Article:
We’ve heard it all before: the plight of the fresh-faced graduate, who dreams of starting out on their own. But when faced with the realities of the working world, they find themselves scrambling for an internship or junior role. Before they know it, life’s gotten in the way, and their once grandiose dreams are palmed off as a quaint memory. For Mathilda Conversy, winner of The Formations Company’s competition to win your dream start-up, this couldn’t be further from the truth.
What are your plans, Mathilda?
“If it doesn’t go well, it’s fine,” she laughs. “There is nothing to lose. So I’m not afraid!” With her winnings, she’s planning to buy a small laser cutting and engraving machine to start up The Laser Cutter Ltd., a company that will allow hobby enthusiasts and amateur designers to turn their ideas into tangible, laser-cut objects, without having any specific craftsmanship skills.
What does the prize include?
Judged on the merit of her business idea, Mathilda’s proposal was selected as the best by a panel of business experts. The prize includes help setting up and optimising your own website, designing your company logo, money towards business cards and stationary, online marketing training, and a one-hour consultation with an accountant.
The business plan:
Initially, works will be ordered by, and sent to customers by mail. However, in five year’s time, Mathilda plans to be operating from an industrial unit, with a small team of technicians by her side. And in ten, she expects to be hosting workshops from an attractive studio space.
“Say it did work well, then I could afford having a studio on the outskirts of London. I would love doing that: having my own workshops, and starting off interactions.” With strong artistic and graphic design roots, Mathilda is a keen advocate for the importance of creative networking and collaboration. Her website, once launched and thriving, will be a hub where creatives, hobbyists, and those curious can swap ideas, and discuss designs.
Where did the idea come from?
“Laser cutting and engraving technology is typically used for industrial manufacturing applications, but is rapidly coming within the sights and aspirations of schools, small businesses, and hobbyists,” she explains. “The [industry] competition is so obviously lacking an option for artists, designers, and hobbyists from all over the country that they have left a gap for me to fill in the business.”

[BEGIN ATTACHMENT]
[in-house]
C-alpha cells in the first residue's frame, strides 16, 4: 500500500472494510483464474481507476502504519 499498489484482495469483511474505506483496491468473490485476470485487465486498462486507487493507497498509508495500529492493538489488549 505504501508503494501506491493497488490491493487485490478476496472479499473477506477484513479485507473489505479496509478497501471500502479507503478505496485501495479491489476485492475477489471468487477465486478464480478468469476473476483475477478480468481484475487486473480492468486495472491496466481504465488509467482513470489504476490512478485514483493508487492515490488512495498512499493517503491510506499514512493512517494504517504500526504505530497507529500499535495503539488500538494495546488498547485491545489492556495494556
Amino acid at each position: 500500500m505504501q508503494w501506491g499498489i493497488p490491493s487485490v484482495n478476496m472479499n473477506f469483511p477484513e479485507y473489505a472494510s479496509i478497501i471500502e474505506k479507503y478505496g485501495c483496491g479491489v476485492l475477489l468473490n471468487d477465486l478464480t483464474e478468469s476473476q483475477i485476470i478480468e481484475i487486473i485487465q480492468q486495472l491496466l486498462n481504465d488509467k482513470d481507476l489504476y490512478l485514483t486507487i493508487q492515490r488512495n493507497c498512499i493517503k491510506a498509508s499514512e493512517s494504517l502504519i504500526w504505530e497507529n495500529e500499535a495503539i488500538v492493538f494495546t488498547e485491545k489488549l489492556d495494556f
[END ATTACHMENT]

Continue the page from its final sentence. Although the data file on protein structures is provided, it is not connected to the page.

One of the lucky ones:
It’s no secret that cracking into the creative industry can be intimidating at best. Almost half of Britain’s photography businesses are sole traders or freelancers, with most fine arts graduates setting out on ‘portfolio careers’, which means that they are working part-time as well as building up their art practice. And with the rise of the youth entrepreneur (since 2006, the number of under 35’s starting businesses has soared by over 70%), more and more of these creatives are set to ‘bite the bullet’, and heading out on their own.
What did you always want to do?
“I’ve always wanted to go freelance,” Mathilda grins, “But when I was out of uni I started working for other people and I just felt like [telling them], ‘I hate you.’ I worked for start-ups, I wasn’t getting paid or anything, and some people just go along with ideas where I thought, ‘that’s really rubbish’. And you can’t say that to them. I just think it’s easier…I want to work for myself I think.”
What has held her back until now?
Considering she is only 22 years old, the question is almost laudable, but one that doesn’t deter Mathilda. She’s quick to assert that being a young entrepreneur has its advantages: “When you’re 22 you just work from home, and you don’t have any expenses…I’m quite free-spirited about the whole thing, because I’m so young.” The competition, she says, was the push she needed to get her idea into action. “I think eventually I would have done it, because I just needed to buy the machine [to set up]. This [the competition] was kind of like, ‘I have to now’”.
What’s next on the agenda for The Laser Cutter Ltd?
It’s actually buying the laser cutting machine. At a cool 70kg, yet the size of a standard desk printer, it is the smallest available model. Once set up at home (“my grandparents think I’m going to burn down the house…” she laughs), Mathilda is set to start creating. ‘I’m going to be like Steve Jobs,’ Mathilda jokes. Steve Jobs, only with a laser cutter.
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